“Then Pallas Athena granted Tydeus’ son Diomedes/ strength and daring—so that the fighter would shine forth/ and tower over the Argives and win himself great glory./ She set the man ablaze, his shield and helmet flaming/ with tireless fire like the star that flames at harvest/ bathed in the Ocean, rising up to outshine all other stars.”

 The Iliad, Book Five, Lines 1-8

So.  I’m only on book seven, guys, but I want a pause for a moment and establish with you all that I think Diomedes is a badass.  Now, granted, most of his feats from book five, which is titled, “Diomedes Fights the Gods,“ are greatly influenced by the power of Athena, but I kind of look at it like a power up in a video game: he probably could have done all right without the fire shooting from his helmet and shield, but, hell, why would he not use that?

From what I’ve found on the internet, Diomedes seems to be a better example of what it means to be a greek hero than even Achilles, who actually is one.  It seems as though his greatest quality is his maturity, showing himself to be a more calm and thoughtful man that is fellow officers in battle, and he is not overly prideful, though he is an incredibly strong and skilled warrior.  In his battle with Pandarus and then Aeneus, he finds himself with no weapons.  Now, I didn’t see this coming, but Diomedes simply picks up a large boulder—yes, a boulder—and begins to crush Aeneus’ hip with it.  Just… he just does that.  He then proceeds to attack and wound Aphrodite.  He then proceeds to attack Apollo twice, though Apollo warns him not to play with the immortals.  With that warning, Diomedes kind of steps back for a bit and lets his men take care of his wounds, because just before this duel, he had been shot in the shoulder with an arrow.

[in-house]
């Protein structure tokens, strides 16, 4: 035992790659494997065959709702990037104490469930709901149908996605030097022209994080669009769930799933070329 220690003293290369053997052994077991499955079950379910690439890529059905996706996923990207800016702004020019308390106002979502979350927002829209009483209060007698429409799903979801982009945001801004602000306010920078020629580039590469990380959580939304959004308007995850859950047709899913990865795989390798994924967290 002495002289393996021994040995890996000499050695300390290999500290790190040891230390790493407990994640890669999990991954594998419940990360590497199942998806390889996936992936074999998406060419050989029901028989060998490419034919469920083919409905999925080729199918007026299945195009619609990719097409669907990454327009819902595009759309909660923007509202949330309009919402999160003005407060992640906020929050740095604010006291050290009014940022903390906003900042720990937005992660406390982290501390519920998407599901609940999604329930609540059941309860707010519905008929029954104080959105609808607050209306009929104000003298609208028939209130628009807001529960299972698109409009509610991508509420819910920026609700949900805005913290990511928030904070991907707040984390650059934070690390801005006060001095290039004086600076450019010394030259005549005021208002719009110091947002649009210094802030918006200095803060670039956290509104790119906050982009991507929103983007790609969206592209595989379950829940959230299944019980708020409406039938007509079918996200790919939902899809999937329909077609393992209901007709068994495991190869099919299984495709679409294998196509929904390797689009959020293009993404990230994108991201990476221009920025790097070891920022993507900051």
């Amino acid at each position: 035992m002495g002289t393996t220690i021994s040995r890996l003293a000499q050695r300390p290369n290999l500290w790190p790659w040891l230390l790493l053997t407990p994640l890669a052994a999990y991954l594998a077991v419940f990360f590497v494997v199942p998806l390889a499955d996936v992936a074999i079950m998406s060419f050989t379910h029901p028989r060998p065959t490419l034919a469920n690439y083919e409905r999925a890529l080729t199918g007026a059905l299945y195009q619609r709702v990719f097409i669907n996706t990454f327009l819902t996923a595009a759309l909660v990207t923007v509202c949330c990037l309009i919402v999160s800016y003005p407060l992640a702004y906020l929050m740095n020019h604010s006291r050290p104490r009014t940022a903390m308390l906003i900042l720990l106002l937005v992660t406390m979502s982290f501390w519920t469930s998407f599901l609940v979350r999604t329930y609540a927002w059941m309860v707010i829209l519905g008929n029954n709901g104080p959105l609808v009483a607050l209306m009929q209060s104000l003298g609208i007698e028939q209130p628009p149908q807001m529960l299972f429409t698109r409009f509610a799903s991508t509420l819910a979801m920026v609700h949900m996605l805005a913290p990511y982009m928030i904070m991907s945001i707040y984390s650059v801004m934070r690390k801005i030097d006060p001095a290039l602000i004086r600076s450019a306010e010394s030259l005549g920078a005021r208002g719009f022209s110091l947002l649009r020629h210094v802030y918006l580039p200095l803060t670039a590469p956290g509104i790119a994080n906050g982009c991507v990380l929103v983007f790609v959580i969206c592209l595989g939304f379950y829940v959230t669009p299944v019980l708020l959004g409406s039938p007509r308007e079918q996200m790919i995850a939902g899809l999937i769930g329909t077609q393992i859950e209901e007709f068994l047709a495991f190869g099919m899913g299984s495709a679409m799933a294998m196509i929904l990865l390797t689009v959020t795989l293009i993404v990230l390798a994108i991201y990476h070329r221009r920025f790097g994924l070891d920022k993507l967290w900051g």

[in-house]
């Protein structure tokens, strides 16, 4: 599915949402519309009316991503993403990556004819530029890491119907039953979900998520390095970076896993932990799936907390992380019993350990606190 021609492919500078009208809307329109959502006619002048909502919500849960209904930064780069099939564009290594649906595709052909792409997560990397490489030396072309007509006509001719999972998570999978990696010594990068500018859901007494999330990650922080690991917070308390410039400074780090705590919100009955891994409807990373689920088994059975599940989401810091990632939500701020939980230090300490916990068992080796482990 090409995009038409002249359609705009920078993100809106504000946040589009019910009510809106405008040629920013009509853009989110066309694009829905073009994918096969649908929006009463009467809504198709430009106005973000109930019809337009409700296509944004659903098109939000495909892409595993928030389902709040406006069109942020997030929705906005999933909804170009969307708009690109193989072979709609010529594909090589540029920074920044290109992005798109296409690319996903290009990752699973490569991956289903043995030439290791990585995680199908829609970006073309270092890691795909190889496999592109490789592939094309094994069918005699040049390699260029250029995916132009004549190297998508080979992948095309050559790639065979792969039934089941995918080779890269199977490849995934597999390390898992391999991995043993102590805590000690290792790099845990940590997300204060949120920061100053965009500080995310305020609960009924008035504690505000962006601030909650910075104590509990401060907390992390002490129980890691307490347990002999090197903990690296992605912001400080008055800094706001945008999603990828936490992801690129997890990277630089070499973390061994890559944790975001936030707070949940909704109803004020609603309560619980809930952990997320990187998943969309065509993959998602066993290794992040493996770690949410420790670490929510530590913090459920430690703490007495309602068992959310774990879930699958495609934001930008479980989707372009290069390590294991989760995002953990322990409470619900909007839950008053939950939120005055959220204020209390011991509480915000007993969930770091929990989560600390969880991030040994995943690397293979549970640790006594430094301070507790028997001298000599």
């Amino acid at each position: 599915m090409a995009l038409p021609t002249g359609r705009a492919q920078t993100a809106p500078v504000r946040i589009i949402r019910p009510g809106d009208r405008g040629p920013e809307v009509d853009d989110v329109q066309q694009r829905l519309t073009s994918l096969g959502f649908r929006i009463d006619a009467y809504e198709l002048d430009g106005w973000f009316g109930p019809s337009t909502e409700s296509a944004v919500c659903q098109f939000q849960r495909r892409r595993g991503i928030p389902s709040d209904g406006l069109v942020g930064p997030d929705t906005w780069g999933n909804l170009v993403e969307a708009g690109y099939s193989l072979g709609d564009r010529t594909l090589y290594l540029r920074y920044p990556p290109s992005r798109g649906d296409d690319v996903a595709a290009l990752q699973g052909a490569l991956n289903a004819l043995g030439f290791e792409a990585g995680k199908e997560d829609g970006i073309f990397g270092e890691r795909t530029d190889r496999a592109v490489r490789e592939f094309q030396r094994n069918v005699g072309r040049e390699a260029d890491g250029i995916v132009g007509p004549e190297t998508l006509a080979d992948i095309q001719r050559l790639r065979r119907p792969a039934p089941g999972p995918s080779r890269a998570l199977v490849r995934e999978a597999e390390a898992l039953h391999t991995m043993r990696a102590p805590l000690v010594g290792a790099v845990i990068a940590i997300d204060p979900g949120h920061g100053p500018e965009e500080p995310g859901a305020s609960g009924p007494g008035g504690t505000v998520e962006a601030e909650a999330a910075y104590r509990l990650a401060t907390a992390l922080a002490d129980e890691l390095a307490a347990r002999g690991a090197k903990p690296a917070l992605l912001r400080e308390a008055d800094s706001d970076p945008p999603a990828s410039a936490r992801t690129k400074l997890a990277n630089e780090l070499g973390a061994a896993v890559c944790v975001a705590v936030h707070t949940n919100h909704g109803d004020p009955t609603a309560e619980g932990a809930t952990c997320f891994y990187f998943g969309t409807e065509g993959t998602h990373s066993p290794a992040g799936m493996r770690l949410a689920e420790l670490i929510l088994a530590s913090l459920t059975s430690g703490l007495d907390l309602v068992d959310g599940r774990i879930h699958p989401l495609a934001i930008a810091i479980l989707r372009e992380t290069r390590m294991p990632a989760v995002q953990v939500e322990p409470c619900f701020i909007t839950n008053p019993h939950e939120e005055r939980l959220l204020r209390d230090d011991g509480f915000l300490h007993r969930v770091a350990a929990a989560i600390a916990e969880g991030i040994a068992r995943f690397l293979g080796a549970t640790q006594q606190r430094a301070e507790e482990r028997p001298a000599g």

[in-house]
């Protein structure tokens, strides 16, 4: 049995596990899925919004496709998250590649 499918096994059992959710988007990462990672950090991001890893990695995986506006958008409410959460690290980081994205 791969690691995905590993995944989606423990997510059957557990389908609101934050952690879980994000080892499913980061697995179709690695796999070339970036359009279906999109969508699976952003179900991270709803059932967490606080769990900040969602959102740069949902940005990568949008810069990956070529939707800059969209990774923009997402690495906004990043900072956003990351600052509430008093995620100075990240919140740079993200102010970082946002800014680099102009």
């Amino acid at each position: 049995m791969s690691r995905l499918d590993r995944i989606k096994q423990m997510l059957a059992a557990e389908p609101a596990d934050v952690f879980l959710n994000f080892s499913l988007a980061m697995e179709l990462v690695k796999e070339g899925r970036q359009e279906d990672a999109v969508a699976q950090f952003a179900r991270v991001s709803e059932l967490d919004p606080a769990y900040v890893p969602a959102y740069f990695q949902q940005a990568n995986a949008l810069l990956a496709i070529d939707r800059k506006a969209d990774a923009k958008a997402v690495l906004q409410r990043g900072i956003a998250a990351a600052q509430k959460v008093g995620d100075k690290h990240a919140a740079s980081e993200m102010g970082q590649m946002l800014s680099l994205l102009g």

He does later return with Athena and ends up wounding Ares as well, which probably makes him the only man to hurt two gods in one day.

I think perhaps what interests me most about this guy is that he knows when he is could really lose.  In a book full of men boasting of their abilities and how easily they plan to take down a man twice as strong as they, it is kind of cool to see a guy say “nope,” and take a break (which is literally a break just short enough for someone to take a look at his shoulder because he goes right back out and causes more mayhem).  When Athena goes to shame him for no longer taking part in battle after she bestowed him with these gifts of power, he comes back at her saying, “I’m not afraid of the Trojans.  I’m not even actually afraid.  But I know that Ares is in there.“  And Ares in battle is something to be wary of.  To be fair, Athena told him not to go after any of the gods except for Aphrodite, but I figured Diomedes didn’t really care much about that rule after he’d tried to hurt Apollo, too.

Maybe I’m over-hyping the whole thing, but Diomedes seems to be pretty rad, you know?  He’s a smart, resourceful warrior with that handy rock smash ability, and he doesn’t have to talk himself up for people to know of him.  He lets his spear do the talking, and he fights through the shoulder-wrenching pain.  With enthusiasm.


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